Michigan's legislature is punishing the poor

Apr 19, 2018

The Michigan legislature is unwilling to properly fix the roads or repair the rest of our crumbling infrastructure. But there is something they are eager to do: Make life more difficult for poor people who qualify for Medicaid under the Healthy Michigan plan. 

Preserve the Great Lakes ecosystem

Apr 18, 2018
Asian Carp
Kate Gardiner / Flickr - http://bit.ly/1rFrzRK

I woke up this morning thinking about Asian carp.

I’d noticed that our state Senate spent much of yesterday doing things like voting to cut funding for those trying to get off Medicaid.

Meanwhile, despite the fact that many urban areas like Ann Arbor are overrun with white-tailed deer, the state House was voting to outlaw sterilizing them. I can’t imagine why anyone would say that our lawmakers don’t have their priorities straight.

How to fix Michigan State

Apr 17, 2018

Whenever you think things couldn’t possibly get worse for Michigan State, they do. Just after the team doctor turned sexual predator went off to prison, disaster struck again.

William Strampel, his former boss and the former dean of the College of Osteopathic Medicine, was arrested and charged with various things, including criminal sexual misconduct of his own. That case has yet to work its way through the courts, but is going to be anything but helpful to MSU’s attempts to heal itself and stay solvent.

The upset at the battle of Cobo Hall

Apr 16, 2018
Dana Nessel, wearing blue, speaks into a microphone.
Cheyna Roth / MPRN

In ancient times, say, four years ago, Patrick Miles would have had no trouble winning the Democratic Party nomination for attorney general.

After all, the former federal prosecutor had the endorsement of the UAW, and that’s all it used to take. “The UAW doesn’t lose,” longtime expert observer Bill Ballenger said.

Not until now, anyway. The party’s old bulls were behind Miles.

Daniel Howes / Detroit News

Now we know why Michigan State’s interim president, John Engler, tapped an ol’ Republican hand to head government relations at the school. He understands politics well enough to know they’ll need the help.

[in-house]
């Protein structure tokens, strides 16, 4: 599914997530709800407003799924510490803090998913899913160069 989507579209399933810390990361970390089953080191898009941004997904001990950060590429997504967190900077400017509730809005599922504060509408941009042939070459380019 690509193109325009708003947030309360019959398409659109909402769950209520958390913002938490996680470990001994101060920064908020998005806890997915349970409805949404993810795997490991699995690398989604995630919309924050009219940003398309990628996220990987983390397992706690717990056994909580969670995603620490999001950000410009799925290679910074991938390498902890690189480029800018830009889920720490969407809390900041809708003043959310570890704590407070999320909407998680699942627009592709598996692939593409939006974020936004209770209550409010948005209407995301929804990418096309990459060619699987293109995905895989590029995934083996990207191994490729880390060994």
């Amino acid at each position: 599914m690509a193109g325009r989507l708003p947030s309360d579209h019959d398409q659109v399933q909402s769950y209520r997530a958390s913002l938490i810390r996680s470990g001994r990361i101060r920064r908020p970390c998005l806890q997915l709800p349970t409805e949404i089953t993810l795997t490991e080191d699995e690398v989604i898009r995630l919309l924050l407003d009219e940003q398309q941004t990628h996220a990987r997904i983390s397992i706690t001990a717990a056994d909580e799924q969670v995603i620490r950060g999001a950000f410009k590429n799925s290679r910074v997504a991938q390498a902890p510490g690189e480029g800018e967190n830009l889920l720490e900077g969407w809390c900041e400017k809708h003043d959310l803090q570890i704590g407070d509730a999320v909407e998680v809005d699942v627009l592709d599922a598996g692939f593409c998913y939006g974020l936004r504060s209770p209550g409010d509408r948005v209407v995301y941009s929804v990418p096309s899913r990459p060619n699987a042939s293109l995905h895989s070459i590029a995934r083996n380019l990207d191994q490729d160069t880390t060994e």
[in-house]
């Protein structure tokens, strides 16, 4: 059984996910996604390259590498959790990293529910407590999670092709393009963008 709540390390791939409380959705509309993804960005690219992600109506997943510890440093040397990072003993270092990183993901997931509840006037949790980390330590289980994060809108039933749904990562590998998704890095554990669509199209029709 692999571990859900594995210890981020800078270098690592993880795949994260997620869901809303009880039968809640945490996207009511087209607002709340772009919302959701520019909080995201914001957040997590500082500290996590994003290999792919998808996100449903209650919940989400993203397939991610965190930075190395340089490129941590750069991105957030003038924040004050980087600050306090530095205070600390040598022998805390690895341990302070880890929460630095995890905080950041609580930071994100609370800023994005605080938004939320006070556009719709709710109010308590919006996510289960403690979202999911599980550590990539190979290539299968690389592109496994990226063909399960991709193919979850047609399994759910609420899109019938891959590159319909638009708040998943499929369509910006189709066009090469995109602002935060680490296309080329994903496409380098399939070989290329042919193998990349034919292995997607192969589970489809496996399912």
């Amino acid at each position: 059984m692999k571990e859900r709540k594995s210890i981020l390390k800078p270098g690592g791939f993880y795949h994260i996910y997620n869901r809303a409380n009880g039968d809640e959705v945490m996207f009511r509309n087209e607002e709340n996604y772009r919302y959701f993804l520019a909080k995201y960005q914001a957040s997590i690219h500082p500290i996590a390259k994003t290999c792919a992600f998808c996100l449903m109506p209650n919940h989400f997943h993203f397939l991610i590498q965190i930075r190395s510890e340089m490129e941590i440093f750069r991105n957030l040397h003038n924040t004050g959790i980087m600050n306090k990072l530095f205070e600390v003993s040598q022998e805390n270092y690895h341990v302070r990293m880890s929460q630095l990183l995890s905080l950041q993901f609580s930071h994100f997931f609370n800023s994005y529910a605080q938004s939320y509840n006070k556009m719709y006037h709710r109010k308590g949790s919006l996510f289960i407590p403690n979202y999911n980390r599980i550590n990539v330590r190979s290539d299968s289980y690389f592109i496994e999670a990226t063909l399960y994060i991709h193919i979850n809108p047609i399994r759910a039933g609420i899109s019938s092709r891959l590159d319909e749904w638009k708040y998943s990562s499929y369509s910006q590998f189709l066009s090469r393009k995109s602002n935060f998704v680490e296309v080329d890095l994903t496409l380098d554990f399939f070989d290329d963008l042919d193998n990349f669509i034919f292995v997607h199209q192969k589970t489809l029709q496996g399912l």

And the politics surrounding the aftershocks of the Larry Nassar sexual-abuse scandal are very simple: someone must pay.

For the assaults on hundreds of women under the guise of sports medicine. For the lawsuits that followed. For the dreadful management inside State’s vaunted athletic department and the office of former president Lou Anna Simon.

Michigan State needs cultural, systemic change

Apr 13, 2018
Michigan State Spartans
Emma Winowiecki / Michigan Radio

You might think the worst was now over for Michigan State. Larry Nassar is in prison, presumably for life. The university president who failed to get control of the scandal has been driven out of office, and one of the most powerful political figures in Michigan history is in charge of cleaning up the mess and moving on.

a cartoon of Governor Rick Snyder endorsing Lieutenant Governor Brian Calley
John Auchter / Michigan Radio

I don't blame politicians for avoiding the "politician" label. Politician, after all, is a dirty word. They are all rotten, lying, cheating, crummy, crooked politicians, right? Well... maybe not all. In this representative form of government, we all profess to love so much, good politicians are critical to its success. Good politicians are advocates of the people. They listen, they understand, they form a consensus, and then they lead.

 

Seemed like a good idea at the time

Apr 12, 2018
Screen showing Line 5 on the bottom of the Straits of Mackinac.
Mark Brush / Michigan Radio

I am not exactly a violent person. Nobody has ever confused me with Norman Mailer. But someday, I may be sitting at a press conference after the twin pipelines under the straits of Mackinac rupture, and 700 miles of shoreline are contaminated and ruined.

And if a politician, or some spokesman for a politician, then says they didn’t have sufficient warning, I cannot guarantee I’d be responsible for my actions.

Apart from school board seats and state Supreme Court judges, there are only four Michigan officeholders elected statewide: governor, lieutenant governor, secretary of state, and attorney general. We choose major party candidates for governor in the August 7 primary.

That is, if we bother to vote, which most of us don’t. Whoever wins the gubernatorial nomination gets to choose a lieutenant governor, so we have no say there.

That leaves secretary of state and attorney general. When you think of it, for most of us, the secretary of state may be the most important position.